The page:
Then, in the security flag write completion state 43, the flag indicating the valid is written to the valid flag area 211 of the invalid sector, i.e., the sector 1, and the state is shifted to the valid area write completion state 44 (FIG. 5C). In this process, “00H” is written in the valid flag area 211 of the sector 1 and information representing the validness of the sector 1 is stored in the valid area storage latch 323, which allows the control portion 330 to be operated under the condition of the sector 1 being valid. By shifting the valid flag area 211 of the sector 1 to “00H”, during the reboot after the power interruption, the valid flag area 211 of the sector 1 is referred to, and the operation under the condition of the sector 1 being valid is obtained.

Then, in the valid area write completion state 44, when the CPU 11 designates the address in the user area 220, the state is shifted to the INIT state 41 and the data in invalid sector, i.e., the sector 0, is erased (FIG. 5D). In this process, since the data is erased on a sector basis, all the areas in the sector 0 become “FFH”.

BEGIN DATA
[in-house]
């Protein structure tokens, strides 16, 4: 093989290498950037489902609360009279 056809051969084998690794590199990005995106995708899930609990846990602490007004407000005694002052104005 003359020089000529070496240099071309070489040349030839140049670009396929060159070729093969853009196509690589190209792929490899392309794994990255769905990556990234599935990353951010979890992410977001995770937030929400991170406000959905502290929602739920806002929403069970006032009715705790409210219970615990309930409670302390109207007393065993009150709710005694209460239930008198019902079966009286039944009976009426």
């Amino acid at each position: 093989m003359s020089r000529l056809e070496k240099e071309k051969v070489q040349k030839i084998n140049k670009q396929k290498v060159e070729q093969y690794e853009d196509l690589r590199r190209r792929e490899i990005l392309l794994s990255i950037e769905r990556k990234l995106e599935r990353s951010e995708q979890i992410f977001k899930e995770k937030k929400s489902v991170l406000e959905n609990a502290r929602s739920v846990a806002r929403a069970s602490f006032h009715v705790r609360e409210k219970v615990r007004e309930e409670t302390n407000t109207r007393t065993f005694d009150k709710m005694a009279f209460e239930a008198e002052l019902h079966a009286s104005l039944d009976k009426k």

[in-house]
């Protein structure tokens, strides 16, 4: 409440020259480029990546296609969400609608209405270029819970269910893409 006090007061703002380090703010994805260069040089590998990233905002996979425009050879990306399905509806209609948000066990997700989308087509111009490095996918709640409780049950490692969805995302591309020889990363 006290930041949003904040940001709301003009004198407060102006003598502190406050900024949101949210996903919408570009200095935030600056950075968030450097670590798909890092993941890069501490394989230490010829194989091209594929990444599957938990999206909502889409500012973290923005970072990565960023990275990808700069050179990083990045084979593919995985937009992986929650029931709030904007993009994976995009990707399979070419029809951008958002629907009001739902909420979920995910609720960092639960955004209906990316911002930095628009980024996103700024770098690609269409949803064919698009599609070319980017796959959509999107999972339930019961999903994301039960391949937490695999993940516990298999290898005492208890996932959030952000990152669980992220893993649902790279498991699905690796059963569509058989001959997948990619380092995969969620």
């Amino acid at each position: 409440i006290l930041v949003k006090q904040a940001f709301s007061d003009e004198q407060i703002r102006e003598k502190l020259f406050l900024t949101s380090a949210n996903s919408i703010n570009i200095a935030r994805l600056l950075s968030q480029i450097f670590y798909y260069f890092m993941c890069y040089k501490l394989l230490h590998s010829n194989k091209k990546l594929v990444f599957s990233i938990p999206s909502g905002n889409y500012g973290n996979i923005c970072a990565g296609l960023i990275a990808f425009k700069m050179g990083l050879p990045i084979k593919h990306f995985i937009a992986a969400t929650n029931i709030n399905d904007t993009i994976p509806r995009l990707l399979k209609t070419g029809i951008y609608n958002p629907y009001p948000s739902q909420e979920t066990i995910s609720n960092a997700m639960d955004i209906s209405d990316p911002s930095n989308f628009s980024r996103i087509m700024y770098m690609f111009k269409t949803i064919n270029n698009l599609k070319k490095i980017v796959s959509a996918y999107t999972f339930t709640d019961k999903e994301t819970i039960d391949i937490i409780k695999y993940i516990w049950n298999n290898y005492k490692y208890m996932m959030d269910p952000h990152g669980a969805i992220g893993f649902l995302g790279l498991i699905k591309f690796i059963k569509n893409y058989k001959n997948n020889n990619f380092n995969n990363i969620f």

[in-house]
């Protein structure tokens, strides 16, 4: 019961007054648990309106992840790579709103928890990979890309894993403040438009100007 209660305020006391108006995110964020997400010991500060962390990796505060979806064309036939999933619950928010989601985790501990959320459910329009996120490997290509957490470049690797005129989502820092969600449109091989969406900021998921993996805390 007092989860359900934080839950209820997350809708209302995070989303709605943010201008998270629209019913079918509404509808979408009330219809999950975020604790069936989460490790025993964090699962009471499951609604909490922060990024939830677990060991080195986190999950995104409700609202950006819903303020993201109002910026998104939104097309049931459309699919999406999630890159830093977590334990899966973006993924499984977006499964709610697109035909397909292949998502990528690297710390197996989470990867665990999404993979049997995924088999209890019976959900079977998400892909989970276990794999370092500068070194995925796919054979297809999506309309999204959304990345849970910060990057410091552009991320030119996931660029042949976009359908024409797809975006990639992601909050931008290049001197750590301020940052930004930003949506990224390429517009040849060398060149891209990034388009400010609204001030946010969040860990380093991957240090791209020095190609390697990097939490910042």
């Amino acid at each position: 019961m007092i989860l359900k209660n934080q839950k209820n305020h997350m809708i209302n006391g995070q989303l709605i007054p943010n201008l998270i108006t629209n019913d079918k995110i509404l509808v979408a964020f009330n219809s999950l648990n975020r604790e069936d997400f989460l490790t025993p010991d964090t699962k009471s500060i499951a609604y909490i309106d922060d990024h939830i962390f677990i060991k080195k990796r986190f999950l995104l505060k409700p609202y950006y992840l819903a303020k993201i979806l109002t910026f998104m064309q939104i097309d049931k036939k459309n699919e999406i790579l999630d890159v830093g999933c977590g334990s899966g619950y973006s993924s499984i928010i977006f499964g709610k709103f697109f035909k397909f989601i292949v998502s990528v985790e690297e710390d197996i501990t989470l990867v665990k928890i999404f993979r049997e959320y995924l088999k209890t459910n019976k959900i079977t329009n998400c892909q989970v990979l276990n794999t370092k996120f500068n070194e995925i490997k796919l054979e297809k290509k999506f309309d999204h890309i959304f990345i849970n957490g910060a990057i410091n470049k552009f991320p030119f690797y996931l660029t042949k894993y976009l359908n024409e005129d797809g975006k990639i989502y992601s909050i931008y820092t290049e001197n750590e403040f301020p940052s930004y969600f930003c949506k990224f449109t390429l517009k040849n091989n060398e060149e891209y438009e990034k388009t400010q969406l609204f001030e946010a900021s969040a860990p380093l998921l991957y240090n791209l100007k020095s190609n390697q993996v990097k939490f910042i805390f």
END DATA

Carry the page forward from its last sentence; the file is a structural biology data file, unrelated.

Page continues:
FIGS. 6A to 6D show the examples that the security flags are overwritten and the valid sectors are set to the sector 0 when the valid sectors are the sector 1. In the INIT state 41, the security flag is read out from the security flag area 212 of the valid sector, i.e., the sector 1, and the state is shifted to the security flag readout completion state 42 (FIG. 6A). In this state, the security flag “DATA_A′” of the valid sector, i.e., the sector 1, is read out based on the valid area storage latch 323. It is also possible to determine the sector 1 as valid from the basis that the valid flag area 211 of the sector 0 contains “00H”.

Next, in the security flag readout completion state 42, the updated data is written to the security flag area 212 of the invalid sector, i.e., the sector 0, the security flag area 212 of the sector 1 is copied to the sector 0, and the state is shifted to the security flag write completion state 43 (FIG. 6B). In this process, the updated data “DATA_A″” and the other data “DATA_T” are written.

Then, in the security flag write completion state 43, the flag indicating the valid is written to the valid flag area 211 of the invalid sector, i.e., the sector 0, and the state is shifted to the valid area write completion state 44 (FIG. 6C). In this process, “FFH” is written in the valid flag area 211 of the sector 0 and information representing the validness of the sector 0 is stored in the valid area storage latch 323, which allows the control portion 330 to be operated under the condition of the sector 0 being valid. Also, since the state represents “FFH” after erasing data, no data needs to be written to the valid flag area 211 of the sector 0.